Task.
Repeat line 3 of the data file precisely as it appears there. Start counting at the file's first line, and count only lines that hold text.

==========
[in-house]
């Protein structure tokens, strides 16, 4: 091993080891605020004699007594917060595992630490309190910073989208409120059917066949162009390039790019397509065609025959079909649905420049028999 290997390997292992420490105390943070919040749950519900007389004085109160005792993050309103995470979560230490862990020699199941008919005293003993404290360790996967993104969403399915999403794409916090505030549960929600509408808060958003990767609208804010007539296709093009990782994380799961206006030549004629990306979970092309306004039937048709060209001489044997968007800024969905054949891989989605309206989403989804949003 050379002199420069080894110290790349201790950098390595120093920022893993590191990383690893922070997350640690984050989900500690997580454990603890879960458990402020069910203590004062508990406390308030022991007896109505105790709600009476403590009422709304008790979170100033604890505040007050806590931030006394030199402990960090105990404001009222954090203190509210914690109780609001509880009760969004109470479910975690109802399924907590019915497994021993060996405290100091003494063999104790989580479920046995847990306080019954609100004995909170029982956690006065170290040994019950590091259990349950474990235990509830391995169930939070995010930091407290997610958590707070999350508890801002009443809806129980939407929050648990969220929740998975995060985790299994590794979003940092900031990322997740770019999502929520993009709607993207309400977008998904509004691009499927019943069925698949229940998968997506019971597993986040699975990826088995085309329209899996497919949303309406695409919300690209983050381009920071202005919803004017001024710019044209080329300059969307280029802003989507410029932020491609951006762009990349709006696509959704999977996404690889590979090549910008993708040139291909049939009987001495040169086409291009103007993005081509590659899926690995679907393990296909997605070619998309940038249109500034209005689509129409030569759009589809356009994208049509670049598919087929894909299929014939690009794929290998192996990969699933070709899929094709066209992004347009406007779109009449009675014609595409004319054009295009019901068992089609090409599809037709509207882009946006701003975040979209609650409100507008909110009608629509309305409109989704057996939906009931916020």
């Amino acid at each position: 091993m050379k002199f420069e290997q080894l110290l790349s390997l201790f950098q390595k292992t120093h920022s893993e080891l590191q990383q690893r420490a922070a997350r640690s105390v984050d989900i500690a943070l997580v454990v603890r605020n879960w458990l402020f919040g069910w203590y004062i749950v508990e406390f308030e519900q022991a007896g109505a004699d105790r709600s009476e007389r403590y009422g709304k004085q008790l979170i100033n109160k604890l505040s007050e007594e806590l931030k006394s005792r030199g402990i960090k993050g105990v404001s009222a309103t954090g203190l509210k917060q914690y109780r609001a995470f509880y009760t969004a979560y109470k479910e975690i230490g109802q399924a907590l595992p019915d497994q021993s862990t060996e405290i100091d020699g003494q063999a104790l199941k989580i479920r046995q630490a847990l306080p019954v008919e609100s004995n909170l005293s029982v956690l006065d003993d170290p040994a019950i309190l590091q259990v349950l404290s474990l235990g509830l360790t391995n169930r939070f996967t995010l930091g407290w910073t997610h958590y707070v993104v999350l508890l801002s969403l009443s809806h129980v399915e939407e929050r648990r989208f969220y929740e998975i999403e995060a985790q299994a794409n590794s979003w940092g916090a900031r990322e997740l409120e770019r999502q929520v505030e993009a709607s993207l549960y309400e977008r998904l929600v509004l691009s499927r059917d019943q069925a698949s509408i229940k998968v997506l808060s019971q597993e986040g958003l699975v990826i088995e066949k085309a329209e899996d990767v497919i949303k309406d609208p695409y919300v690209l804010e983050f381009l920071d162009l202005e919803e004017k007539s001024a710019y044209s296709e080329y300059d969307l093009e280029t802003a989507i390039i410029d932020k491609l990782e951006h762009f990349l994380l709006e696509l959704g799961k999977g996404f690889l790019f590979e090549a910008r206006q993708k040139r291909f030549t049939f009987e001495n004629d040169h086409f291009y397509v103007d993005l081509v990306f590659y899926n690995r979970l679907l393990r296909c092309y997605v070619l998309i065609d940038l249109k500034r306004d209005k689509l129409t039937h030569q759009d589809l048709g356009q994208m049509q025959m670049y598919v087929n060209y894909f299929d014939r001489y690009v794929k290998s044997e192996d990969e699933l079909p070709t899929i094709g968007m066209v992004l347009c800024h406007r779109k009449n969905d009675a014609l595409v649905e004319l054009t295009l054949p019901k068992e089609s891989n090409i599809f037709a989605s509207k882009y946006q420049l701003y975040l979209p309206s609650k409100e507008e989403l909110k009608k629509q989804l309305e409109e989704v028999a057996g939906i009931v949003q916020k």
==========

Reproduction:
């Amino acid at each position: 091993m050379k002199f420069e290997q080894l110290l790349s390997l201790f950098q390595k292992t120093h920022s893993e080891l590191q990383q690893r420490a922070a997350r640690s105390v984050d989900i500690a943070l997580v454990v603890r605020n879960w458990l402020f919040g069910w203590y004062i749950v508990e406390f308030e519900q022991a007896g109505a004699d105790r709600s009476e007389r403590y009422g709304k004085q008790l979170i100033n109160k604890l505040s007050e007594e806590l931030k006394s005792r030199g402990i960090k993050g105990v404001s009222a309103t954090g203190l509210k917060q914690y109780r609001a995470f509880y009760t969004a979560y109470k479910e975690i230490g109802q399924a907590l595992p019915d497994q021993s862990t060996e405290i100091d020699g003494q063999a104790l199941k989580i479920r046995q630490a847990l306080p019954v008919e609100s004995n909170l005293s029982v956690l006065d003993d170290p040994a019950i309190l590091q259990v349950l404290s474990l235990g509830l360790t391995n169930r939070f996967t995010l930091g407290w910073t997610h958590y707070v993104v999350l508890l801002s969403l009443s809806h129980v399915e939407e929050r648990r989208f969220y929740e998975i999403e995060a985790q299994a794409n590794s979003w940092g916090a900031r990322e997740l409120e770019r999502q929520v505030e993009a709607s993207l549960y309400e977008r998904l929600v509004l691009s499927r059917d019943q069925a698949s509408i229940k998968v997506l808060s019971q597993e986040g958003l699975v990826i088995e066949k085309a329209e899996d990767v497919i949303k309406d609208p695409y919300v690209l804010e983050f381009l920071d162009l202005e919803e004017k007539s001024a710019y044209s296709e080329y300059d969307l093009e280029t802003a989507i390039i410029d932020k491609l990782e951006h762009f990349l994380l709006e696509l959704g799961k999977g996404f690889l790019f590979e090549a910008r206006q993708k040139r291909f030549t049939f009987e001495n004629d040169h086409f291009y397509v103007d993005l081509v990306f590659y899926n690995r979970l679907l393990r296909c092309y997605v070619l998309i065609d940038l249109k500034r306004d209005k689509l129409t039937h030569q759009d589809l048709g356009q994208m049509q025959m670049y598919v087929n060209y894909f299929d014939r001489y690009v794929k290998s044997e192996d990969e699933l079909p070709t899929i094709g968007m066209v992004l347009c800024h406007r779109k009449n969905d009675a014609l595409v649905e004319l054009t295009l054949p019901k068992e089609s891989n090409i599809f037709a989605s509207k882009y946006q420049l701003y975040l979209p309206s609650k409100e507008e989403l909110k009608k629509q989804l309305e409109e989704v028999a057996g939906i009931v949003q916020k």